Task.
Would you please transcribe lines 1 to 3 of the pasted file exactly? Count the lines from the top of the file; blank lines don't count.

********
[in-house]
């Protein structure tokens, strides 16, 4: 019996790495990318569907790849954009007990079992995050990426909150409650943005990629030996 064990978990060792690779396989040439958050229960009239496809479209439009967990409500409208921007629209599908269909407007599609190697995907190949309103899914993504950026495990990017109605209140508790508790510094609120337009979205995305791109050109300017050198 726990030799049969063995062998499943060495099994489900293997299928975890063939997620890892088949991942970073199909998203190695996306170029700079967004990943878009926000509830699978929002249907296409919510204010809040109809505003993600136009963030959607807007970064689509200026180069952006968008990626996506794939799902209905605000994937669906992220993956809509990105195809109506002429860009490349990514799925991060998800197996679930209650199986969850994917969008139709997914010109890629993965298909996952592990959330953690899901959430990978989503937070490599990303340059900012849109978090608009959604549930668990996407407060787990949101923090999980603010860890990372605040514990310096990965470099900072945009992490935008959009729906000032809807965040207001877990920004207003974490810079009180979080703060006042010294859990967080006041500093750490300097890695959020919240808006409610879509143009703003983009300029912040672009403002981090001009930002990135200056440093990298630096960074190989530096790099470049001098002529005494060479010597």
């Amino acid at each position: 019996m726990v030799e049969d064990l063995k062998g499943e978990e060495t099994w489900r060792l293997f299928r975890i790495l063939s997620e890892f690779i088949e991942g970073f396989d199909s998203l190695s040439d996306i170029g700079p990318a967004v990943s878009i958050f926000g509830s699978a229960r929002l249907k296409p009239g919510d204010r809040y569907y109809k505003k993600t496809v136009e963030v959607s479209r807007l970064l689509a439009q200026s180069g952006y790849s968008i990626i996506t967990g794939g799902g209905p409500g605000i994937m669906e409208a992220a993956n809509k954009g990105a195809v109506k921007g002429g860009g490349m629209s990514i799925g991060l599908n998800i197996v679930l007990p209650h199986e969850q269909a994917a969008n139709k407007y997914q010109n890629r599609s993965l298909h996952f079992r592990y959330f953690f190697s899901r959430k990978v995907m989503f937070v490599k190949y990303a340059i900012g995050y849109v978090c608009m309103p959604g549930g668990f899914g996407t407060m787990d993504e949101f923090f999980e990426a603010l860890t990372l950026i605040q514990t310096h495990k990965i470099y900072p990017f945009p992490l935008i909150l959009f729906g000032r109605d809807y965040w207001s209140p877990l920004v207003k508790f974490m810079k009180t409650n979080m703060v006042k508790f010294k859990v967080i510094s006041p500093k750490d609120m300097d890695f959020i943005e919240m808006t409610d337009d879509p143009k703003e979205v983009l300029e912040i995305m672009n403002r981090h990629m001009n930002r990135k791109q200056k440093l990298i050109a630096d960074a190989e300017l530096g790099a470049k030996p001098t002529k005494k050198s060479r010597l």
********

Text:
[in-house]
């Protein structure tokens, strides 16, 4: 019996790495990318569907790849954009007990079992995050990426909150409650943005990629030996 064990978990060792690779396989040439958050229960009239496809479209439009967990409500409208921007629209599908269909407007599609190697995907190949309103899914993504950026495990990017109605209140508790508790510094609120337009979205995305791109050109300017050198 726990030799049969063995062998499943060495099994489900293997299928975890063939997620890892088949991942970073199909998203190695996306170029700079967004990943878009926000509830699978929002249907296409919510204010809040109809505003993600136009963030959607807007970064689509200026180069952006968008990626996506794939799902209905605000994937669906992220993956809509990105195809109506002429860009490349990514799925991060998800197996679930209650199986969850994917969008139709997914010109890629993965298909996952592990959330953690899901959430990978989503937070490599990303340059900012849109978090608009959604549930668990996407407060787990949101923090999980603010860890990372605040514990310096990965470099900072945009992490935008959009729906000032809807965040207001877990920004207003974490810079009180979080703060006042010294859990967080006041500093750490300097890695959020919240808006409610879509143009703003983009300029912040672009403002981090001009930002990135200056440093990298630096960074190989530096790099470049001098002529005494060479010597």
């Amino acid at each position: 019996m726990v030799e049969d064990l063995k062998g499943e978990e060495t099994w489900r060792l293997f299928r975890i790495l063939s997620e890892f690779i088949e991942g970073f396989d199909s998203l190695s040439d996306i170029g700079p990318a967004v990943s878009i958050f926000g509830s699978a229960r929002l249907k296409p009239g919510d204010r809040y569907y109809k505003k993600t496809v136009e963030v959607s479209r807007l970064l689509a439009q200026s180069g952006y790849s968008i990626i996506t967990g794939g799902g209905p409500g605000i994937m669906e409208a992220a993956n809509k954009g990105a195809v109506k921007g002429g860009g490349m629209s990514i799925g991060l599908n998800i197996v679930l007990p209650h199986e969850q269909a994917a969008n139709k407007y997914q010109n890629r599609s993965l298909h996952f079992r592990y959330f953690f190697s899901r959430k990978v995907m989503f937070v490599k190949y990303a340059i900012g995050y849109v978090c608009m309103p959604g549930g668990f899914g996407t407060m787990d993504e949101f923090f999980e990426a603010l860890t990372l950026i605040q514990t310096h495990k990965i470099y900072p990017f945009p992490l935008i909150l959009f729906g000032r109605d809807y965040w207001s209140p877990l920004v207003k508790f974490m810079k009180t409650n979080m703060v006042k508790f010294k859990v967080i510094s006041p500093k750490d609120m300097d890695f959020i943005e919240m808006t409610d337009d879509p143009k703003e979205v983009l300029e912040i995305m672009n403002r981090h990629m001009n930002r990135k791109q200056k440093l990298i050109a630096d960074a190989e300017l530096g790099a470049k030996p001098t002529k005494k050198s060479r010597l």